Old Town, Warsaw
Everywhere in Warsaw, you have the world war in mind. Everything is remembering it: these 'old' buildings in the 'old' town, were actually completely destroyed and re-builted after the war!
PORTUGUÊS - Em todo o lado em Varsóvia temos a Grande Guerra presente. Tudo a lembra: estes 'velhos' edifícios da cidade 'velha', foram na realidade completamente arrasados e reconstruídos depois da guerra. FRANÇAIS - Partout à Varsovie nous avons la guerre présente. Tout nous y fait penser: ces 'vieux' immeubles de la 'vieille' ville, ont en réalité été complètement détruits et reconstruits après la guerre.
Fondest memory: Being only 50 years old, The Old Town of Warsaw is pricesly built reconstruction. It is quite easy to forget that at the end of the war none of these colorful houses was not destroyed. Big respect to those who made this place live again
Enjoy the old town for what it is, a true testament to the Polish people's strength in the face of adversity.
Fondest memory: Leaving Krakow for Warsaw was not something I really wanted to do. I just could not get excited about this city that was rebuilt from rubble, no matter how hard I tried. It sounded big and sprawling, and just a tad unfriendly. I had immediately felt at home in comparatively small Krakow and going to the “big city” seemed more a chore as it came closer. Having made plans to meet a VTer a day earlier, I was running behind, so with some reluctance, hopped on the train that morning as much to meet her as to visit the city. The ride was dreary gray as I sat in a car with a group of young Polish kids exchanging animated talk and laughter. Arriving in no time, I stepped off the train, still tired from the previous night’s outing, but nervously excited at the prospect of a big and potentially confusing city. It seemed that the whole population of Warsaw was surrounding me as I anxiously looked around for my local contact. She was nowhere to be seen so I headed for the escalator and figured I might find her in the main hall or in front of the train station. As I stepped on the escalator, my gaze naturally turned upward and immediately fixed on the most amazing mane of curly, long, blonde hair I had ever seen. Though I had seen photos of her and she had similar hair, I could not believe that this angelic head of hair could indeed belong to the person I was coming to meet. Within moments, the head turned, and her blue eyes met mine. She smiled and I smiled back, and suddenly Warsaw didn’t seem so bad.
Days later after my stay that was primarily filled with gray and often-drizzly days, I woke up to bright sunshine on the day I was to leave. I debated on taking a later train back to Krakow, leaving my backpack at the pension, and going on a photo shoot to capture a brighter version of the city. I decided that I should make my way south early as it would leave the option of heading to the Tatras open. I could have taken a bus to the station or walked a straight line there, or I could do what I did, leave my camera out and zig zag my way there with camera out and backpack on, snapping the whole way. I managed to get a few good photos but in so doing, arrived at the station with just minutes before my departure time. Luckily the ticket window was empty and I secured one quickly and ran to my platform. So whatever sun you see in these pages was in that one hour jaunt, the best part going through a small park and enjoying the sun shimmer through the trees, if only for an instant.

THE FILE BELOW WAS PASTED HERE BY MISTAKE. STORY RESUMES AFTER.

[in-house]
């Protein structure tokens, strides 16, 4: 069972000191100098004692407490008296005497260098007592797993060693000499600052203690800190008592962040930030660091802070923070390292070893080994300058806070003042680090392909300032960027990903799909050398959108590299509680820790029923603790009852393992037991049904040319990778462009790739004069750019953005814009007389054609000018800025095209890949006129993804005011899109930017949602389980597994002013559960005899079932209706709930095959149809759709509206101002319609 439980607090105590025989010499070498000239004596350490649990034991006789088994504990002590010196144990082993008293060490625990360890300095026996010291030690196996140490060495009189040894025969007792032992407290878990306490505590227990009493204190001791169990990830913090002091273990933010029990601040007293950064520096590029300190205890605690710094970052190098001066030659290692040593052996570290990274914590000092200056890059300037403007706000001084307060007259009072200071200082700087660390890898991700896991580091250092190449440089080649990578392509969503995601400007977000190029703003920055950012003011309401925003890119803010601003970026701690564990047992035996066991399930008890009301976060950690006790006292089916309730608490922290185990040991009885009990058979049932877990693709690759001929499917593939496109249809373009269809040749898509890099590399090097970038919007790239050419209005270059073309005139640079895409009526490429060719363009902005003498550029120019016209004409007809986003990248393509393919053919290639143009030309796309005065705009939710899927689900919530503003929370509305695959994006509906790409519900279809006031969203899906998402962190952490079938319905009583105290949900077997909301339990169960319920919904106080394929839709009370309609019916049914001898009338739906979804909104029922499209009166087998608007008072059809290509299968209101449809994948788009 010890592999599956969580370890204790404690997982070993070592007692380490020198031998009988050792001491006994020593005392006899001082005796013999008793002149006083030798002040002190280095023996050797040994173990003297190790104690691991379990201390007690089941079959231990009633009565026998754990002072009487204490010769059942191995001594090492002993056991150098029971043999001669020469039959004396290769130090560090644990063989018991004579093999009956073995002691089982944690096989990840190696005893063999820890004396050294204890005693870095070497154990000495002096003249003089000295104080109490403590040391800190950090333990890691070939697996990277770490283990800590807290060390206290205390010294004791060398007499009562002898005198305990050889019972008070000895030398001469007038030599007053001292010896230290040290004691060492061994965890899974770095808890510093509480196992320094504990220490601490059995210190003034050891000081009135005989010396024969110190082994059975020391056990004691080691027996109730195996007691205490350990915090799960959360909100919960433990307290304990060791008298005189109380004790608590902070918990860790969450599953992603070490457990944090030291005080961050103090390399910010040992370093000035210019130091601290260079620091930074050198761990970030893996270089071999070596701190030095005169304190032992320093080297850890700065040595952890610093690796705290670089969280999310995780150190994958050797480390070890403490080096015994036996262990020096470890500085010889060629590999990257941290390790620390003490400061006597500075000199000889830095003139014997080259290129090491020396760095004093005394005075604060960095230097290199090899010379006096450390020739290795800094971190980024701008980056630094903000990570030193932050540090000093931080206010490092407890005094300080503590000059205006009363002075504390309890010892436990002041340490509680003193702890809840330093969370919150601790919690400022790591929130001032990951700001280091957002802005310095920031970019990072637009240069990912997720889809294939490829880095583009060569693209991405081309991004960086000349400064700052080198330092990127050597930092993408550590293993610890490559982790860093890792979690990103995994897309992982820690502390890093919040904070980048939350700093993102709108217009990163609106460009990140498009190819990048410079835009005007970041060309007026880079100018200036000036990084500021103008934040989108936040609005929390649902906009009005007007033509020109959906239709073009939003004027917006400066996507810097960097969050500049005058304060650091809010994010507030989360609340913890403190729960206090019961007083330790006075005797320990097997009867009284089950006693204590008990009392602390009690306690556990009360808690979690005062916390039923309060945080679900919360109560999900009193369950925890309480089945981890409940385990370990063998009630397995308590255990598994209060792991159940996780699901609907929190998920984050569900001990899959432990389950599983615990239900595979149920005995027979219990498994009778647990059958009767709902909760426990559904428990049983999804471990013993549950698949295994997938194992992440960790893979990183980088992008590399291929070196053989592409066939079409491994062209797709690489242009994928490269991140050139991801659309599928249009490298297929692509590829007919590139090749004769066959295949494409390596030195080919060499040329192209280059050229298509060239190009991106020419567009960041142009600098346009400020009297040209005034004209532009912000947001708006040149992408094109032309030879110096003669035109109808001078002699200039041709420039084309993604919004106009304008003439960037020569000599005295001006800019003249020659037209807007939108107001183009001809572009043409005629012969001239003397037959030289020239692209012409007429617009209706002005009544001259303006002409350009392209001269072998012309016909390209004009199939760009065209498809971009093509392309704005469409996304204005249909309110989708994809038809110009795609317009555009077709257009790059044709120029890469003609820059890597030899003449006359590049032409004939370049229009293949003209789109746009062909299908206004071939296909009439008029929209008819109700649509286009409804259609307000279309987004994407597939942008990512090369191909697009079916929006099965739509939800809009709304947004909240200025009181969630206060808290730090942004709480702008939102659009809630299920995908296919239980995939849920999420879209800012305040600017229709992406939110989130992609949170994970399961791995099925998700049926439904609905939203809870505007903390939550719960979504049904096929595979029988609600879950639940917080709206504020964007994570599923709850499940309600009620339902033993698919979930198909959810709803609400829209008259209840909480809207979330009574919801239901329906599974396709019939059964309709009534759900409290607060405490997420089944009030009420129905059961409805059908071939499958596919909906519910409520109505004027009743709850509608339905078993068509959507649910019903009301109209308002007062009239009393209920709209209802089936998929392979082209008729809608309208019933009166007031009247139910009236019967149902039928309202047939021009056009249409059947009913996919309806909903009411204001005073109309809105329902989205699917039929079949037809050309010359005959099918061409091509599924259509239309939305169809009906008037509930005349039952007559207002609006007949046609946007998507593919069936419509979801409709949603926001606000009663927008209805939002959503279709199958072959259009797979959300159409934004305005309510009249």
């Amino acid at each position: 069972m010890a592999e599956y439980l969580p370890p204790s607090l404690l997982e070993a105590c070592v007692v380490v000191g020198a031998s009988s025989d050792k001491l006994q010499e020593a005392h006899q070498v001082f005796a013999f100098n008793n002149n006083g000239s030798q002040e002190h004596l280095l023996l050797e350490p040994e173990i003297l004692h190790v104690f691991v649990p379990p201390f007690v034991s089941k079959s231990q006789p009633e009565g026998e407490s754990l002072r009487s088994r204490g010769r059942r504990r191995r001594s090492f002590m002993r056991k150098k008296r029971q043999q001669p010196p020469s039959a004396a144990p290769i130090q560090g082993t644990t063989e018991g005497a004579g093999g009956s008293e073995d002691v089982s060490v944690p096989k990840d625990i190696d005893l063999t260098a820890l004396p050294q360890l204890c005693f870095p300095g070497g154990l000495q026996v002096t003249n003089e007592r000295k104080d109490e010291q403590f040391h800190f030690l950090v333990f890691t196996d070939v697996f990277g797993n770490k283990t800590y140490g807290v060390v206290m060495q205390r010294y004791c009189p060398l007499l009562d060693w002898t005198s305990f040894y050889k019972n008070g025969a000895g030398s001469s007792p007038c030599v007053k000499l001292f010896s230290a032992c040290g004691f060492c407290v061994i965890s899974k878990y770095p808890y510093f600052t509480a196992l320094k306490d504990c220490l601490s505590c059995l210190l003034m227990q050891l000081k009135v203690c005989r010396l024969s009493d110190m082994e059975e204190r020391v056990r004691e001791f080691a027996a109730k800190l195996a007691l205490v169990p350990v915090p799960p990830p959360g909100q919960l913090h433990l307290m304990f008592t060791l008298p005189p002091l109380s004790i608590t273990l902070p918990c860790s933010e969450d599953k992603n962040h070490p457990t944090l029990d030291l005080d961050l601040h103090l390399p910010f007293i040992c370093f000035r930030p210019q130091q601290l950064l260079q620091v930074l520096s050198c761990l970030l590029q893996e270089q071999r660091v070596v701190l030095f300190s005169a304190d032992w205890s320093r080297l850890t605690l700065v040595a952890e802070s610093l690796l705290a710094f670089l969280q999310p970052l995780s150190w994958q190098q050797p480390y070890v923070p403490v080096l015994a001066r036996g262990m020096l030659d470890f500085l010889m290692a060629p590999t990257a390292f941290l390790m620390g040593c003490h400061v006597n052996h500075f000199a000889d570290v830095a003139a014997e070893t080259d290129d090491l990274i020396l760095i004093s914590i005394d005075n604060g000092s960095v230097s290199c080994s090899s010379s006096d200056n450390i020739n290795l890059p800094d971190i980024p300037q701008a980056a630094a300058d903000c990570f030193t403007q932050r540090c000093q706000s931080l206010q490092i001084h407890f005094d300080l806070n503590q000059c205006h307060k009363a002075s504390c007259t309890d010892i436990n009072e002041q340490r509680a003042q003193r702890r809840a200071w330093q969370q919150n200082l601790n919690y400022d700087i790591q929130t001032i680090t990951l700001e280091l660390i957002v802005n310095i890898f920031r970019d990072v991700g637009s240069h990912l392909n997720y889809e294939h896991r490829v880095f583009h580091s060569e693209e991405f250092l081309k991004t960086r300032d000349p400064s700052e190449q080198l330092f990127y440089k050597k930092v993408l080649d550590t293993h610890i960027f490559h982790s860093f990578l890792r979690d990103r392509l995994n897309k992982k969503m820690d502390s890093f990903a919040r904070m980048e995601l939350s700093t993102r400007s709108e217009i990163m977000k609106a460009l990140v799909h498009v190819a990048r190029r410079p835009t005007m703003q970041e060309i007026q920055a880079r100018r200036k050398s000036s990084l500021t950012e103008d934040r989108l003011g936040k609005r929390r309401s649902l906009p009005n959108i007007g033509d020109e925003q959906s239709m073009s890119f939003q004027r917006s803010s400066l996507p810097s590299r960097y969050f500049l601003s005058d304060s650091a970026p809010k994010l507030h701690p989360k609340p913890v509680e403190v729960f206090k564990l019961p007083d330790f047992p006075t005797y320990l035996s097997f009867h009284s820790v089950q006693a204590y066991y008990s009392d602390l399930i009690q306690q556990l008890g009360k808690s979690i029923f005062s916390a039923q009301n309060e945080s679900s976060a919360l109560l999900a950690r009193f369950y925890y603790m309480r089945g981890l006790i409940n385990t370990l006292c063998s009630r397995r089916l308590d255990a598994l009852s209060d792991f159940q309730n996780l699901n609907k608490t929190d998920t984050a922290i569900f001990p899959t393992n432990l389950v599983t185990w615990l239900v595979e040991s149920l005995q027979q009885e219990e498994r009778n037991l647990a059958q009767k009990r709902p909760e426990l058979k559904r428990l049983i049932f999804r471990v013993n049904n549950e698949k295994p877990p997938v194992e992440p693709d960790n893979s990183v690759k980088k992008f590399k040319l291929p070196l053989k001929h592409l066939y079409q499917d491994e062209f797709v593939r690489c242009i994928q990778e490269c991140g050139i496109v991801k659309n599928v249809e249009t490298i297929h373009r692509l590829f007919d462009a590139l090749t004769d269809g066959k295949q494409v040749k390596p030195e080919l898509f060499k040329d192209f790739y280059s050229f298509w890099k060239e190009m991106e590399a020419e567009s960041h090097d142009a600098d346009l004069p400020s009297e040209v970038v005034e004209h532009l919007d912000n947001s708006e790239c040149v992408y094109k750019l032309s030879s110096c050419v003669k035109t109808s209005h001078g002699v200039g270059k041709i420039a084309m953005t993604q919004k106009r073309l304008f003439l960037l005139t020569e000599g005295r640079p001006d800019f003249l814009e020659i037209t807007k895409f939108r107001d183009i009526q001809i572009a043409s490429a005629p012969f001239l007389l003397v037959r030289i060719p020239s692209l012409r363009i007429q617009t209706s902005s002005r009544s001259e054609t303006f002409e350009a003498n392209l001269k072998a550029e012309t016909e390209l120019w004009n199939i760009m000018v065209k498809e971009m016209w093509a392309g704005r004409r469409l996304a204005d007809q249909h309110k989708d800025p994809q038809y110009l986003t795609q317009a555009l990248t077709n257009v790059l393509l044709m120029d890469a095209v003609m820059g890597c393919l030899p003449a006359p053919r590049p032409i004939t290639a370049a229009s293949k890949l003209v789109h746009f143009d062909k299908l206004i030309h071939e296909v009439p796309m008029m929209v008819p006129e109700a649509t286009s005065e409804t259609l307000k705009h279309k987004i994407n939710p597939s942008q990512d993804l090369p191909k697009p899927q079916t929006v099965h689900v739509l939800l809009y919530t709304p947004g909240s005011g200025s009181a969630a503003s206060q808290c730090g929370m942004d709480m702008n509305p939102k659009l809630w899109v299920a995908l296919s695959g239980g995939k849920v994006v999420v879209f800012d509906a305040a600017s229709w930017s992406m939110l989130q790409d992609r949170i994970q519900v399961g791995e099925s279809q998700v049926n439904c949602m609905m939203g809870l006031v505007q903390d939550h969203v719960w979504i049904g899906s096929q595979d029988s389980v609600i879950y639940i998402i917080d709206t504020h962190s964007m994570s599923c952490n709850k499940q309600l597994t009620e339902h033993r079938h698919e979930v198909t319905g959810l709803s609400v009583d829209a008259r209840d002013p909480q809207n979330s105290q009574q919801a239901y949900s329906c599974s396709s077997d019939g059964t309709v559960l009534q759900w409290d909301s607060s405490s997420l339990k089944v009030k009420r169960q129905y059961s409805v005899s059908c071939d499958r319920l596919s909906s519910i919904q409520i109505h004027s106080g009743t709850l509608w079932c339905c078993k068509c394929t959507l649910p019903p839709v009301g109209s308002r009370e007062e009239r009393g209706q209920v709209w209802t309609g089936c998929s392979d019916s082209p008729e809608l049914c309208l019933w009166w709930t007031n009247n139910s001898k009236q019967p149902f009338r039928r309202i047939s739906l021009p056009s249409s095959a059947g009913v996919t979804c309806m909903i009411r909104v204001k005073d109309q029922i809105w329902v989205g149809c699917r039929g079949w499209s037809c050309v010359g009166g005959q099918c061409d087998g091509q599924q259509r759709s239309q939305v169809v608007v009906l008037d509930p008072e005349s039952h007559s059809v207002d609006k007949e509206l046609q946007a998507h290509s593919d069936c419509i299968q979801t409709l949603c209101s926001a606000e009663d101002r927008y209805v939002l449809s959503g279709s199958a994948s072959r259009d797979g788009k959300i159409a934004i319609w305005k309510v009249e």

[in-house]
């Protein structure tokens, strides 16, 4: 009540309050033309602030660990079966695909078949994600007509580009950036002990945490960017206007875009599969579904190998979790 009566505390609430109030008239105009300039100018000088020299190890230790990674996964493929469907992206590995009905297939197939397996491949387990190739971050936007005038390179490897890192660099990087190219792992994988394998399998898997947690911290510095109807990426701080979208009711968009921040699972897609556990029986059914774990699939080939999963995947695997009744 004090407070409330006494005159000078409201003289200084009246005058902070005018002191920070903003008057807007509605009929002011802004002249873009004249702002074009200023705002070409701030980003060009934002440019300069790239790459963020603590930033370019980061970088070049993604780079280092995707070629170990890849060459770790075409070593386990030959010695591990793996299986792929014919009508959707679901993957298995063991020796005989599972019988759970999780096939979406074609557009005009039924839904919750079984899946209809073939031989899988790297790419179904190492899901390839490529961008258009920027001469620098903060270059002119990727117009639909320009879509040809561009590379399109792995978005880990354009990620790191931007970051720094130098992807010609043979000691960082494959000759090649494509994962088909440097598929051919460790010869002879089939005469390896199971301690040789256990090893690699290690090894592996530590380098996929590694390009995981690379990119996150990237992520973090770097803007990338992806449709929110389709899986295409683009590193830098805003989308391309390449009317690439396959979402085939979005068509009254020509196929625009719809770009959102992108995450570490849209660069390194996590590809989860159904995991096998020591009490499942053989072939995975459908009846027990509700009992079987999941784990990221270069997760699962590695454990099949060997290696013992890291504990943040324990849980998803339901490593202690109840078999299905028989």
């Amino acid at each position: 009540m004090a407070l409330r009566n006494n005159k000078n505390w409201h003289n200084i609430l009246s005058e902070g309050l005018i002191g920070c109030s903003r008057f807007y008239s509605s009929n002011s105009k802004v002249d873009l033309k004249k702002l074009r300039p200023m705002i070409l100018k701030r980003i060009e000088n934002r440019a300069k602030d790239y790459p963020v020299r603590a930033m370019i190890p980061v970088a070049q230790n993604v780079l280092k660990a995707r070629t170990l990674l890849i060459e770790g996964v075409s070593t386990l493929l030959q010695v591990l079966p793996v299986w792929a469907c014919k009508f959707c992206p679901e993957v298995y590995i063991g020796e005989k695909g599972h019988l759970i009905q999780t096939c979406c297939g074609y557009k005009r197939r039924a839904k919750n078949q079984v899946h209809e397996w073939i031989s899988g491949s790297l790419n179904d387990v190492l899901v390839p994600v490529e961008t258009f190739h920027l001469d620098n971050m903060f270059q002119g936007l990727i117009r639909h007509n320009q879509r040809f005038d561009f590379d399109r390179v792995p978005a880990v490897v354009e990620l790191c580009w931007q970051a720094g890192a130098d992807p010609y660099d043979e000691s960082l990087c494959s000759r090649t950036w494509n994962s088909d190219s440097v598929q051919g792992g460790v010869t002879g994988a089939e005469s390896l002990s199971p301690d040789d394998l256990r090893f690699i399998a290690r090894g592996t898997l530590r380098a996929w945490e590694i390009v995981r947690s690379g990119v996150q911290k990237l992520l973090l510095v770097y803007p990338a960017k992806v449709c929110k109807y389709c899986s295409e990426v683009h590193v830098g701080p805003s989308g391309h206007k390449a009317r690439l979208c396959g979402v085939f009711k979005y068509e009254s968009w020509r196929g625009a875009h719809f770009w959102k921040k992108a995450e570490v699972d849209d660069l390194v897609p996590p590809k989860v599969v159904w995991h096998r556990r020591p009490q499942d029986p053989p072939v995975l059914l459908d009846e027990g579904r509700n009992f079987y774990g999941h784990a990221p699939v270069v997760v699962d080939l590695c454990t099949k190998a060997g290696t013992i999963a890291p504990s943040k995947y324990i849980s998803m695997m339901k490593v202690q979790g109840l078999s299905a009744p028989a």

Favorite thing: Wander around the Old Town. Visiting the Stare Miasto (Old Town), it is nearly impossible to believe that these buildings are only 50 years old or so. And on warm Friday nights in summer, everyone in the city converges onto the Old Town Square (seen here) to socialize, eat ice cream, listen to concerts, and enjoy the city they've rebuilt. It's so refreshing to see people enjoying their city -- most downtowns in the US become deserted at 5 PM every night.
You absolutely must...visit the Old Town. Warsaw was almost completely destroyed during World War II, yet the Old Town has been faithfully restored to look just as it may have in the eighteenth century. The paintings which were used as references in the reconstruction can be seen in the Royal Castle, itself the product of thirty years painstaking restorative labour. There are also reminders of the Polish resistance, including the Professor's House, in which a dissident professor and his students sheltered. Also in the Old Town area, you can see the Street of a Thousand Steps (although there are considerably less than this!) and Warsaw's narrowest house :)
Fondest memory: The people of Warsaw are undoubtedly its greatest treasure.
Favorite thing: The Old Town of Warsaw is quite a colorful contrast to the city centre. There's a huge square where it's quite relaxing to sip piwo (beer) and people watch.
Favorite thing: Mermaid, Sirenka or Rusalka... In many countries this is very lyric personage of folk tales. Here is Warsaw Sirenka looks rather agressive - she is always armed with a sword.
Favorite thing: In the open air, you can listen to both professional and amateur musicians, watch performances of theatrical groups, and admire the works of street artists.
Favorite thing: It is a picture of the Old Town of Warsaw. Definitely a must, you can start your exploration of the city with it.
Favorite thing: See the (new) old town. Almost completely destroyed by WWII bombing, Warsaw's old town has been reconstructed. The old square and small streets are charming, and filled with tourists.